March 18, 2009

Google Chrome has a new beta and a new Blog too!!!

We all know how Google removed the BETA tag from Chrome in a hurry, The reason given by Google then was “We have removed the beta label as our goals for stability and performance have been met" but TechCrunch gave another explanation for this >>
Google Chrome is not out of beta because it’s ready, but because Google wants to sign some deals with computer manufacturers like Dell that will pre install the browser. ” The Google’s open source browser has a number of eager customers, including OEMs who can’t offer the browser until it is in full release.

Whatever might have been the reasons Google today started a new Beta channel and released a new BETA version..

It also started a brand new dedicated Google chrome Blog and here's what the first entry says >>

Since we took the "beta" tag off Google Chrome in December, we've been updating two release channels: developer and stable. With our latest release, we're re-introducing the beta channel for some early feedback — and if you're reading the brand new Google Chrome blog, you are probably just the person to give it a try.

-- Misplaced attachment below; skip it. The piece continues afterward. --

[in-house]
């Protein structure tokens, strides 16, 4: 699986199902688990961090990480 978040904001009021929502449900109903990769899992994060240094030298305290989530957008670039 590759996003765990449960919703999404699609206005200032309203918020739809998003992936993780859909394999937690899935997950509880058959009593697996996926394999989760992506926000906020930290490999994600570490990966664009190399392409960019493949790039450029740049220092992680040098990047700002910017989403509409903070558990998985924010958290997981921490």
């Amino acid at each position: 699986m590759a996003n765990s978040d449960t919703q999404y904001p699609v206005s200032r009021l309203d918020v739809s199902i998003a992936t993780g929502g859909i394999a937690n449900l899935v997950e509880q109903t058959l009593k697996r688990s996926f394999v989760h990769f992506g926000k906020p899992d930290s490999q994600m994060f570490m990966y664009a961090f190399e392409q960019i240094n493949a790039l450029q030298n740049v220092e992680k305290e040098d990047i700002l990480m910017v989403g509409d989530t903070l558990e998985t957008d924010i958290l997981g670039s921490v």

The best thing about this new beta is speed — it's 25% faster on our V8 benchmark and 35% faster on the Sunspider benchmark than the current stable channel version and almost twice as fast when compared to our original beta version.



Some of the new features you can try out include form autofill, full page zoom and autoscroll (both thanks to a new version of WebKit), and a cool new way to drag tabs out to get a side-by-side view (shown below).


Getting on the beta channel means your version of Google Chrome will regularly get updated with new speed enhancements, features, and bug fixes before most users see them. We're doing our best to quickly churn out new features as they are available rather than saving them up for occasional major releases. Riding the beta channel is a great way to let us know about what's working and what's not, but don't be surprised to find some rough edges. Also, if you're looking for an even earlier (and rougher) sneak preview of things to come, you can always move to the developer channel.

Try out the latest Google Chrome BETA.

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